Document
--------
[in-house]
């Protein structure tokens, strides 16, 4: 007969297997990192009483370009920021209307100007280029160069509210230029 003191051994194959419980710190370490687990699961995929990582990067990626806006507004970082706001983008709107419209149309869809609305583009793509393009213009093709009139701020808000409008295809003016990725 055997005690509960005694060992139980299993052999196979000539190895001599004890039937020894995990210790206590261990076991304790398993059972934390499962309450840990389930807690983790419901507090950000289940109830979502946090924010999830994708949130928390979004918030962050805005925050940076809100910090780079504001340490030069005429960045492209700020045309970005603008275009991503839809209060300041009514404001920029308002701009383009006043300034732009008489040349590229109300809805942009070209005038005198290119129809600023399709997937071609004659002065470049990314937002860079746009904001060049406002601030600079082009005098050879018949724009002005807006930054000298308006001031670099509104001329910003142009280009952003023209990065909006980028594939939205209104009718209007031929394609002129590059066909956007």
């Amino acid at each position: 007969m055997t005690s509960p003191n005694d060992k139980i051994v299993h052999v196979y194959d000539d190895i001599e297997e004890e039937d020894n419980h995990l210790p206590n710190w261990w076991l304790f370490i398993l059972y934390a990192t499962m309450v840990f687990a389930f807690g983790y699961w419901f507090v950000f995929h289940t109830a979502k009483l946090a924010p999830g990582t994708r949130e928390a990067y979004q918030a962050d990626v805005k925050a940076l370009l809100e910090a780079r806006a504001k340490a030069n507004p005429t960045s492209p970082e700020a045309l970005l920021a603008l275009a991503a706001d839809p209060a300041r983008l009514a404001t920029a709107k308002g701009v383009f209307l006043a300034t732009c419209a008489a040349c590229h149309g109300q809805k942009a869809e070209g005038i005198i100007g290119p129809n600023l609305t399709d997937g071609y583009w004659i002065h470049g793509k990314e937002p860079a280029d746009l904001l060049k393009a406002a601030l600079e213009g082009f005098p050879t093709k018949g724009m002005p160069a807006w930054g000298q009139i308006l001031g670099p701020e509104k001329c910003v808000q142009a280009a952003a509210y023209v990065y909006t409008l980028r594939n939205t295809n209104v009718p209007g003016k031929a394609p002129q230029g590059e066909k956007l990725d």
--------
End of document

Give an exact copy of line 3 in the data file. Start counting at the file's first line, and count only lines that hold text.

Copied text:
């Amino acid at each position: 007969m055997t005690s509960p003191n005694d060992k139980i051994v299993h052999v196979y194959d000539d190895i001599e297997e004890e039937d020894n419980h995990l210790p206590n710190w261990w076991l304790f370490i398993l059972y934390a990192t499962m309450v840990f687990a389930f807690g983790y699961w419901f507090v950000f995929h289940t109830a979502k009483l946090a924010p999830g990582t994708r949130e928390a990067y979004q918030a962050d990626v805005k925050a940076l370009l809100e910090a780079r806006a504001k340490a030069n507004p005429t960045s492209p970082e700020a045309l970005l920021a603008l275009a991503a706001d839809p209060a300041r983008l009514a404001t920029a709107k308002g701009v383009f209307l006043a300034t732009c419209a008489a040349c590229h149309g109300q809805k942009a869809e070209g005038i005198i100007g290119p129809n600023l609305t399709d997937g071609y583009w004659i002065h470049g793509k990314e937002p860079a280029d746009l904001l060049k393009a406002a601030l600079e213009g082009f005098p050879t093709k018949g724009m002005p160069a807006w930054g000298q009139i308006l001031g670099p701020e509104k001329c910003v808000q142009a280009a952003a509210y023209v990065y909006t409008l980028r594939n939205t295809n209104v009718p209007g003016k031929a394609p002129q230029g590059e066909k956007l990725d």